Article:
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U.S. Navy to expand its whale- and dolphin-killing training exercises

Sonar testing threatens marine mammals off both coasts of the U.S. (UPDATED)


Lindsay Abrams
December 16, 2013 9:00PM (UTC)

You may recall that, back in August, the U.S. Navy had gone public with a bit of a dilemma. On the one hand, it had a five-year plan to expand its underwater training, without which, they said, "our sailors can’t develop or maintain the critical skills they need or ensure the new technologies can be operated effectively." On the other, the results of their two environmental impact studies revealed that the training would inadvertently harm millions of dolphins and whales.

Well, the Navy's decided to go ahead and expand its sonar testing, the Associated Press reports. This is despite the results of those two recent studies, which were conducted off the coast of Southern California and found that "certain endangered blue whales and beaked whales stopped feeding and fled from recordings of sounds similar to military sonar":

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Beaked whales are highly sensitive to sound and account for the majority of beachings near military exercises. Scientists, however, were surprised by the reaction of blue whales — the world's largest animal — long thought to be immune to the high-pitched sounds. It's unclear how the change in behavior would affect the overall population, estimated at between 5,000 and 12,000 animals.

The studies involved only a small group of tagged whales and noise levels were less intense than what's used by the Navy. Shy species, such as the Cuvier's beaked whale that can dive 3,000 feet below the surface, have taken years to find and monitor.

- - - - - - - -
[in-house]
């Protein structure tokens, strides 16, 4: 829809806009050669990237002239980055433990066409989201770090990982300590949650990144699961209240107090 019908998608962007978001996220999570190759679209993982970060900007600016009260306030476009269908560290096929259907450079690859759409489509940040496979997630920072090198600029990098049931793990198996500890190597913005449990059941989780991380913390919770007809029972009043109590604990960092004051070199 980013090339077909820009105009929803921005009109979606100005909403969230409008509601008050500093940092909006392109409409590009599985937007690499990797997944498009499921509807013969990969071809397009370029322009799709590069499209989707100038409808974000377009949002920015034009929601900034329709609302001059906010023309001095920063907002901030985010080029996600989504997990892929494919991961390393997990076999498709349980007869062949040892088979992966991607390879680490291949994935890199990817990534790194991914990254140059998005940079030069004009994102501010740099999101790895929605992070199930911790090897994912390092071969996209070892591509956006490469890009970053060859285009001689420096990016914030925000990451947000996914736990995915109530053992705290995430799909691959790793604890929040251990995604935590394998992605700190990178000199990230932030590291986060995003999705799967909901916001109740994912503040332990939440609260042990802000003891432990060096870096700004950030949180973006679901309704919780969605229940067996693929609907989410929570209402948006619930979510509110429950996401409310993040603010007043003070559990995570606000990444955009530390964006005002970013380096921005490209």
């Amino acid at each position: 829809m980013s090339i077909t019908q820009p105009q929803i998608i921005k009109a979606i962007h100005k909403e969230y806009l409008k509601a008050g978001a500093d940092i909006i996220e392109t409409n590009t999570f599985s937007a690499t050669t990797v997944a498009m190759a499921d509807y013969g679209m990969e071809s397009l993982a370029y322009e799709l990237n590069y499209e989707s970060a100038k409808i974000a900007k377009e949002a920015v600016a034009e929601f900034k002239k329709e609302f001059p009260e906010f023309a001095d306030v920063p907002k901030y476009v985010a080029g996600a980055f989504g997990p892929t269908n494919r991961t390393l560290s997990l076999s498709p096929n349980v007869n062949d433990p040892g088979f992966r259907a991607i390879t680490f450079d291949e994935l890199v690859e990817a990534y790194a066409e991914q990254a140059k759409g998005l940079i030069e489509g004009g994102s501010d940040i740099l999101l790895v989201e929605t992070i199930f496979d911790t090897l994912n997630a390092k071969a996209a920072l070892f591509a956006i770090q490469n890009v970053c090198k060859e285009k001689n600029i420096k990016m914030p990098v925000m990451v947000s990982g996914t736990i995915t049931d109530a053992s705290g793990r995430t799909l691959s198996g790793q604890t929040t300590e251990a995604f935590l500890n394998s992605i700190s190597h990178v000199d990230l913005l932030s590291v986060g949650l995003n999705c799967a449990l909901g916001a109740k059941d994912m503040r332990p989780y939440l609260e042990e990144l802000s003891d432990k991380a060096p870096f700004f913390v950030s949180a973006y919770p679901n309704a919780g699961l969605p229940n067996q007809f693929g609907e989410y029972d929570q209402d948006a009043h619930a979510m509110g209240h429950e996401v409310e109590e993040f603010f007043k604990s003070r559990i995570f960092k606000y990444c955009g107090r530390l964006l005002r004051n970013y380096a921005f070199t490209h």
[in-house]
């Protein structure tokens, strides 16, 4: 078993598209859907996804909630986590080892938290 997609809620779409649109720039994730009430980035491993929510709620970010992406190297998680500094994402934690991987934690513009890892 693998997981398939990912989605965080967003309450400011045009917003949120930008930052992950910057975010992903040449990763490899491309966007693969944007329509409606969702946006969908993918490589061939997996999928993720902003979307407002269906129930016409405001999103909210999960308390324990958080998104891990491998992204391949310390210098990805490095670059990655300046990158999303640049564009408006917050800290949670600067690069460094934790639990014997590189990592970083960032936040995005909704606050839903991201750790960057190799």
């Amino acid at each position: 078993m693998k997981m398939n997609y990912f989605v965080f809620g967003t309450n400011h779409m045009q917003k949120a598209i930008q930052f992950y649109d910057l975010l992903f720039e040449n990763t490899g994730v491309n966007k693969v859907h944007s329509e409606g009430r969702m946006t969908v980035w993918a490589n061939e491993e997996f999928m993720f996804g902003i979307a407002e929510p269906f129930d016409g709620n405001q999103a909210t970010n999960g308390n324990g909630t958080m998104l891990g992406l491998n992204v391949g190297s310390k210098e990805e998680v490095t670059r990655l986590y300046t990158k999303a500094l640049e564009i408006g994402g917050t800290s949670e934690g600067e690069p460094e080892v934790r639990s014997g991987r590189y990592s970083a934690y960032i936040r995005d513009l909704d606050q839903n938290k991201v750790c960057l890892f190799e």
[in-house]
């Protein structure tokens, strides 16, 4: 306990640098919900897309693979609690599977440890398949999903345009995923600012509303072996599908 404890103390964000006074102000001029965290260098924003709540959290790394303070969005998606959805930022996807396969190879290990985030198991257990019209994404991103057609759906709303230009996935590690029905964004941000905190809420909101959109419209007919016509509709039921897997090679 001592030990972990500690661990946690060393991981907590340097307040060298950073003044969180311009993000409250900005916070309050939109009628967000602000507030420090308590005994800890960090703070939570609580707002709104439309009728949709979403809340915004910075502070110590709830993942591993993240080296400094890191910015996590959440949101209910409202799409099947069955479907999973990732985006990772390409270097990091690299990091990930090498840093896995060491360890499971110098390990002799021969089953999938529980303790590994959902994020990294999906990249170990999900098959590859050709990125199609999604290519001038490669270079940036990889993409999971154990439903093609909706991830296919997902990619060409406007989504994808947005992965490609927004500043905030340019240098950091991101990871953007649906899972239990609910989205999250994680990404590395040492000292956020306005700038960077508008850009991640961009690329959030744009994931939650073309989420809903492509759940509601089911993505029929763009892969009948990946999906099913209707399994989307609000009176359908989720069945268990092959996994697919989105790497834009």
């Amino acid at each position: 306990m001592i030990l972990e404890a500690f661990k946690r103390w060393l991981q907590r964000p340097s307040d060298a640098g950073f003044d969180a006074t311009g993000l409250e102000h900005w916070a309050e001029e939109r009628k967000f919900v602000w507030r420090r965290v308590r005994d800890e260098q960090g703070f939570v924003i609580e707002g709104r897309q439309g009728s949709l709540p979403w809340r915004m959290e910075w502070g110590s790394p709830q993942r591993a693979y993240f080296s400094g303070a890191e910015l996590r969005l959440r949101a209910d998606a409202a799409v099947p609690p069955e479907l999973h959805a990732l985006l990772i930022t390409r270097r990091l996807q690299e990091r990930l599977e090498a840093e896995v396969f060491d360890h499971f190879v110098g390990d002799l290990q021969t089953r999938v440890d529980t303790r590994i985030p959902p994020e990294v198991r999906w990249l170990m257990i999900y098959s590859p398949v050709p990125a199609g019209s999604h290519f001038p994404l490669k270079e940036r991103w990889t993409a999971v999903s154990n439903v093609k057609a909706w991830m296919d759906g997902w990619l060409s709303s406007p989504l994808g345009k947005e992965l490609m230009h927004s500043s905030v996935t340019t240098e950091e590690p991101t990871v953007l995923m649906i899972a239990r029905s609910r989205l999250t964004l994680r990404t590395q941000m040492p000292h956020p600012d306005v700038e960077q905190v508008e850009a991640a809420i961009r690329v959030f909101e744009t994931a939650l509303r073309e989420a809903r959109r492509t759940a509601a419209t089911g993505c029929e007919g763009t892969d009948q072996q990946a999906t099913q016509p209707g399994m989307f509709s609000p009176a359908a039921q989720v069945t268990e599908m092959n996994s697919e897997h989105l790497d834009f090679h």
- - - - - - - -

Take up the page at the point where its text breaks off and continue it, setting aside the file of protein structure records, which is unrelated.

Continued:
"This is a warning flag and deserves more research," said Stanford University biologist Jeremy Goldbogen, who led the blue whale study published this summer in the journal Proceedings of the Royal Society B.

According to the Navy's own estimates, its activities could results in the deaths of hundreds of whales and dolphins off the East Coast, Hawaii and Southern California, as well as thousands of serious injuries and nearly 2 million minor ones, such as temporary hearing loss. The sonar could also cause 27 million instances of the mammals changing their behavior (such as swimming in a different direction).

Despite that, Navy officials say, none of the research proves the activities cause significant harm to the marine populations."

Updated 12/16/2013 3:45 PM: A lawsuit filed Monday in Hawaii challenges the National Marine Fisheries Service’s approval of the Navy's five-year testing and training plan, contending that they violated the law by refusing to consider any less injurious options.

“The science is clear:  sonar and live-fire training in the ocean harms marine mammals,” Dr. Marsha Green, president of the Ocean Mammal Institute, said in a statement. “There are safer ways to conduct Navy exercises that include time and place restrictions to avoid areas known to be vital for marine mammals’ feeding, breeding and resting. With a little advanced planning and precaution, the Navy can conduct training and protect marine species in the Pacific Ocean.”


Lindsay Abrams

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Dolphins Marine Life Sonar U.s. Navy Whales

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